Local scout Venture Crew 577 takes a trip to Iceland

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The Boy Scouts of America Venture Crew 577 traveled to Iceland July 2-8, where members explored the Gjabakkahellir Cave in Thingvellir National Park, hiked up Sòlheimajökull Glacier and kayaked in the country’s waterways.

“I said, ‘Think of a place that you’d love to go to, but you think is out of your reach,’” said crew adviser Mike Sarlo. “One of the choices was Iceland.”

Crew 577 meets at St. Frances de Chantal Catholic Church in Wantagh, and has members from all over Nassau County’s South Shore. Fourteen of nearly 40 participants, including adult advisers and committee members, went on the trip.

“Pretty much every day we did some type of crazy activity,” crew President Julia Kirpalani said.

Venture Crews, part of the Boy Scouts for over 20 years, are co-ed groups ages 14 to 21, whose members want to explore, make new friends and discover the world, according to the Boy Scouts of America website. The Venturing program emphasizes adventure, leadership, personal growth and service. Participants do not have to be Boy Scouts or Girl Scouts.

The group arrived at Keflavik International Airport on July 2, according to Sarlo, who lives in Wantagh. The group’s home base was a Boy Scout camp, the Ulfljòtsvatn Scout Center, in Selfoss. The center organized the group’s daily excursions and supplied all of the meals.

“Since we stayed at a scout facility there, it keeps down the price of it, so it makes it affordable for them,” Sarlo said. “That’s the advantage with the Boy Scouts, because we have access to camps all over the world.”

The crew kayaked to Hrutey Island, in Blönduòs, on July 4. The following day, in addition to exploring Gjabakkahellir Cave, members joined in a celebration of the 50th anniversary of the Icelandic Girl Scouts Association at the camp that evening. The Long Islanders met scouts from all over Iceland, as well as some from Scotland — and Delaware. They joined a communal campfire, singing songs and watching skits performed in the native language.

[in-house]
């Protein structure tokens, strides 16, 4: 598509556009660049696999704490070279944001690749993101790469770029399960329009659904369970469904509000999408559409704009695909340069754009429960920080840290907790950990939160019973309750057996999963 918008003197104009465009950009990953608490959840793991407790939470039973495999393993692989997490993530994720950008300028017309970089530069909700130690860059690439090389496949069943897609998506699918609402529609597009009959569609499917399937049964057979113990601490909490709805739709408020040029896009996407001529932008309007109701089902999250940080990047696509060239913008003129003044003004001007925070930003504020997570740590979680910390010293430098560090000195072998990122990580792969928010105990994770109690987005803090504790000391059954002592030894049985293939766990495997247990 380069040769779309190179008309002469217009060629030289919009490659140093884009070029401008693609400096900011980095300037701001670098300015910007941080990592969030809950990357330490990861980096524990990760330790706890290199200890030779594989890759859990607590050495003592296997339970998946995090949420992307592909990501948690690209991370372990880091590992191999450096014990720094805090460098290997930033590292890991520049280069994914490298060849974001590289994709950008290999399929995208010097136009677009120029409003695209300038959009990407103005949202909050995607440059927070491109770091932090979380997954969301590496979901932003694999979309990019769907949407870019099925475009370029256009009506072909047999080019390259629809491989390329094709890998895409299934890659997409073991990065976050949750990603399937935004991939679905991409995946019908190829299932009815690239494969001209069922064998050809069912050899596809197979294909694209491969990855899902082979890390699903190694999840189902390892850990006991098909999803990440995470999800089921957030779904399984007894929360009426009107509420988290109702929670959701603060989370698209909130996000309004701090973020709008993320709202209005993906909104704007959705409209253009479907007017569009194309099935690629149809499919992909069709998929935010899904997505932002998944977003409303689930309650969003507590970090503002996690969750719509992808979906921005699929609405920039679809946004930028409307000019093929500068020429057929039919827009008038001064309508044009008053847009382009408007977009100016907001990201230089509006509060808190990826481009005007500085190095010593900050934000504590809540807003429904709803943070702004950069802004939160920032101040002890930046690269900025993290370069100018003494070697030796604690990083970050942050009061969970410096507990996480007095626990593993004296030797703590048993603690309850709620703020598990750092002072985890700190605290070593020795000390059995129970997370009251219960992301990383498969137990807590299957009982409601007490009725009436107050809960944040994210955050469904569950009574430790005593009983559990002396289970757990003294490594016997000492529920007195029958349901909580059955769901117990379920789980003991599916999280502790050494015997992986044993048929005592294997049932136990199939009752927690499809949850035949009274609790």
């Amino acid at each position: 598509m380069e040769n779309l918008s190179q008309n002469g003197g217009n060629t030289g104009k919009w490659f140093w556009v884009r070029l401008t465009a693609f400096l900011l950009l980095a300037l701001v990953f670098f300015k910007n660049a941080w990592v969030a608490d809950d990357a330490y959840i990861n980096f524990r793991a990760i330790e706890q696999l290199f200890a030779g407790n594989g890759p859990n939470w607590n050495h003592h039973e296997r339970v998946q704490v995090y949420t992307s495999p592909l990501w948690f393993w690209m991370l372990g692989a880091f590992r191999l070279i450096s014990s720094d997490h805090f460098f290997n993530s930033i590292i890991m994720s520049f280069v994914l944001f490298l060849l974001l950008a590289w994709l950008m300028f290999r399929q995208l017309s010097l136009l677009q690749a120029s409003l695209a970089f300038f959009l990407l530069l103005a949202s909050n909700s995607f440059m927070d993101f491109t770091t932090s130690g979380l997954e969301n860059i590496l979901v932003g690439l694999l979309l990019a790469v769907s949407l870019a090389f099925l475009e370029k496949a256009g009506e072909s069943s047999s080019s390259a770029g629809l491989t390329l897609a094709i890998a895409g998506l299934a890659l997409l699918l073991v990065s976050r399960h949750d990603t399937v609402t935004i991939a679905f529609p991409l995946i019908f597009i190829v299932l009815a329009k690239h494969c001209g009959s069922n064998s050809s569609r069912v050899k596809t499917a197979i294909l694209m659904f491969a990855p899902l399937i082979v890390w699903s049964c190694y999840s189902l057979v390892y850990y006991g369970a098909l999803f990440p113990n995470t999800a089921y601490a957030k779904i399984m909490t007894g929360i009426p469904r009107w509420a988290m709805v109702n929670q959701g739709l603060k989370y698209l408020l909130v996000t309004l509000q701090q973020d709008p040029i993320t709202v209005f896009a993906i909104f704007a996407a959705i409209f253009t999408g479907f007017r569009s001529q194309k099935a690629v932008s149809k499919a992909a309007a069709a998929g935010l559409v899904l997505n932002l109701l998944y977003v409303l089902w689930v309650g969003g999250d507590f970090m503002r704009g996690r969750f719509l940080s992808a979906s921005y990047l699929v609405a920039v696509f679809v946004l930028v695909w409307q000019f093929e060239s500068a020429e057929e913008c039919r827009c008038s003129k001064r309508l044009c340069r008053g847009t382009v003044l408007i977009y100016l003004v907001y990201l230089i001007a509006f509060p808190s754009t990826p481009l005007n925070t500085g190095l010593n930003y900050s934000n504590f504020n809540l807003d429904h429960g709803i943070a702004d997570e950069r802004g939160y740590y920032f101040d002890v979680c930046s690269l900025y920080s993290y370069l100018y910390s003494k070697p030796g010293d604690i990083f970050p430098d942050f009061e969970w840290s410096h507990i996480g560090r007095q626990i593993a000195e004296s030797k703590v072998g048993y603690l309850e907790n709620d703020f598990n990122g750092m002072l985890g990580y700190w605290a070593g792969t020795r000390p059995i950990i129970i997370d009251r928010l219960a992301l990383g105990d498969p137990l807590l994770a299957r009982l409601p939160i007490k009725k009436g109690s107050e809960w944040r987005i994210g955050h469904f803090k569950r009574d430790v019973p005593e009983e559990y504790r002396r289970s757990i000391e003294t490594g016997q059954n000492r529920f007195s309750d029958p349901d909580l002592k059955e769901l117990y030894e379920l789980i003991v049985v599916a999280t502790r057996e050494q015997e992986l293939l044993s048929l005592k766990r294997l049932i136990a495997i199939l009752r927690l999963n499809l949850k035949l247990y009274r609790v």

The crew hiked up Sòlheimajökull Glacier on July 6, and visited Perlan Planetarium, in Reykjavik, on July 7, where they watched a show about Icelandic folklore and the Northern Lights. On their final day in the country, they planted more then 200 trees around Ulfljòtsvatn, as their service project, to help battle global warming.

Kirpalani, 15, of Merrick, said the crew sought to build camaraderie on the trip. “We want to make our crew more close-knit,” she said. “We want the kids in our crew to come to our meetings [and] get excited about going out and trying new things, because a lot of them haven’t done the things that we’ve done . . . on the trip.”

Sarlo said that group members also completed a Kodiak Challenge, a five-day Venturing course in which participants learn about diversity, and how to tackle challenges.

Kirpalani explained that the Kodiak Challenge, for which she was the senior guide, was a leadership challenge that correlated with the crew’s daily activities in the country. “Every day we did an activity, I’d reflect on that and do a presentation,” she said, “and see how that would connect with something like team building or communication.”

Crew 577 has also traveled to Alaska, Yellowstone National Park and the Grand Canyon, Sarlo said. Sponsored by the American Legion of North Bellmore, the crew has members from throughout Nassau County, and some from Suffolk County, who meet to discuss community service, scouting experiences and fellowship, according to Sarlo. They take part in a range of activities, including seal watching, rock climbing, a weeklong trip to VenturingFest at Bethel Summit in West Virginia and, more locally, food collection efforts for St. Frances de Chantal.

Kirpalani said that since people often communicate on their phone nowadays instead of face to face, spending time with other crew members from all over the world is an important aspect of Venture Crew trips.

“It definitely forms strong bonds that we’re going to keep for the rest of our lives,” she said. “It helps us work together in ways that no one else really can, and it lets us explore new things about ourselves. So when we’re out on those adventures, it really helps us to learn new things, to see what we really love to do and to do it with the people that we love.”